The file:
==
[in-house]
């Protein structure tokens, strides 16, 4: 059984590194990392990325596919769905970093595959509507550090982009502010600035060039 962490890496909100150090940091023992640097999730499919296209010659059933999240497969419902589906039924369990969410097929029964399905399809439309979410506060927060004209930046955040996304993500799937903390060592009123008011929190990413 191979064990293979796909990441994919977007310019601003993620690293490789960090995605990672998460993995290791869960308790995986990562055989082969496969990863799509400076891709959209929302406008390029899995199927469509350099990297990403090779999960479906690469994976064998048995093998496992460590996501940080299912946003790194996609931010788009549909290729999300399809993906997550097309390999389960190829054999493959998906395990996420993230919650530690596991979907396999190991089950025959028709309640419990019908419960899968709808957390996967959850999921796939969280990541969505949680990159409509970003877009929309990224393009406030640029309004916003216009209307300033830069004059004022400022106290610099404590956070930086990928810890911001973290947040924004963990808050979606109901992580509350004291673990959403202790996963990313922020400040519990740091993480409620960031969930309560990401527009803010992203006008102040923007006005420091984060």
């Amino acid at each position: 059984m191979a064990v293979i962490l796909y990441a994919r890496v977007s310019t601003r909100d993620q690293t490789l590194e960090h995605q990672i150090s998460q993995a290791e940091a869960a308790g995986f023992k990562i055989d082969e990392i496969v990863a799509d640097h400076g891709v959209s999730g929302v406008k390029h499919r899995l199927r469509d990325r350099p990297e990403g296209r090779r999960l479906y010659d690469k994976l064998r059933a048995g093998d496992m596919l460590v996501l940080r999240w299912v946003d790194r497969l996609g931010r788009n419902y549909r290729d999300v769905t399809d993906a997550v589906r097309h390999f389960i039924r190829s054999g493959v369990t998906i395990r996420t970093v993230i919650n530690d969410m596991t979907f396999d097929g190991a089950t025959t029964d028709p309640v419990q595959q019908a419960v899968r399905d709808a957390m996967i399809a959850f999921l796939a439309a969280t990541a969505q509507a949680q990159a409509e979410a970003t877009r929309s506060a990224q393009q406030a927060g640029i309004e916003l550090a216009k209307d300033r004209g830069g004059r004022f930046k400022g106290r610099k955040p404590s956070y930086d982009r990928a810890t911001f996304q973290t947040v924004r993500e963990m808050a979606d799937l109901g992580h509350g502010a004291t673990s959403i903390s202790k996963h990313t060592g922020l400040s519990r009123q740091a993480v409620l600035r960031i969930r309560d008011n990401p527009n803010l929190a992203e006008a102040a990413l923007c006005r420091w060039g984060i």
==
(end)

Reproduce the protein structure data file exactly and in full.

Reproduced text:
[in-house]
């Protein structure tokens, strides 16, 4: 059984590194990392990325596919769905970093595959509507550090982009502010600035060039 962490890496909100150090940091023992640097999730499919296209010659059933999240497969419902589906039924369990969410097929029964399905399809439309979410506060927060004209930046955040996304993500799937903390060592009123008011929190990413 191979064990293979796909990441994919977007310019601003993620690293490789960090995605990672998460993995290791869960308790995986990562055989082969496969990863799509400076891709959209929302406008390029899995199927469509350099990297990403090779999960479906690469994976064998048995093998496992460590996501940080299912946003790194996609931010788009549909290729999300399809993906997550097309390999389960190829054999493959998906395990996420993230919650530690596991979907396999190991089950025959028709309640419990019908419960899968709808957390996967959850999921796939969280990541969505949680990159409509970003877009929309990224393009406030640029309004916003216009209307300033830069004059004022400022106290610099404590956070930086990928810890911001973290947040924004963990808050979606109901992580509350004291673990959403202790996963990313922020400040519990740091993480409620960031969930309560990401527009803010992203006008102040923007006005420091984060």
């Amino acid at each position: 059984m191979a064990v293979i962490l796909y990441a994919r890496v977007s310019t601003r909100d993620q690293t490789l590194e960090h995605q990672i150090s998460q993995a290791e940091a869960a308790g995986f023992k990562i055989d082969e990392i496969v990863a799509d640097h400076g891709v959209s999730g929302v406008k390029h499919r899995l199927r469509d990325r350099p990297e990403g296209r090779r999960l479906y010659d690469k994976l064998r059933a048995g093998d496992m596919l460590v996501l940080r999240w299912v946003d790194r497969l996609g931010r788009n419902y549909r290729d999300v769905t399809d993906a997550v589906r097309h390999f389960i039924r190829s054999g493959v369990t998906i395990r996420t970093v993230i919650n530690d969410m596991t979907f396999d097929g190991a089950t025959t029964d028709p309640v419990q595959q019908a419960v899968r399905d709808a957390m996967i399809a959850f999921l796939a439309a969280t990541a969505q509507a949680q990159a409509e979410a970003t877009r929309s506060a990224q393009q406030a927060g640029i309004e916003l550090a216009k209307d300033r004209g830069g004059r004022f930046k400022g106290r610099k955040p404590s956070y930086d982009r990928a810890t911001f996304q973290t947040v924004r993500e963990m808050a979606d799937l109901g992580h509350g502010a004291t673990s959403i903390s202790k996963h990313t060592g922020l400040s519990r009123q740091a993480v409620l600035r960031i969930r309560d008011n990401p527009n803010l929190a992203e006008a102040a990413l923007c006005r420091w060039g984060i």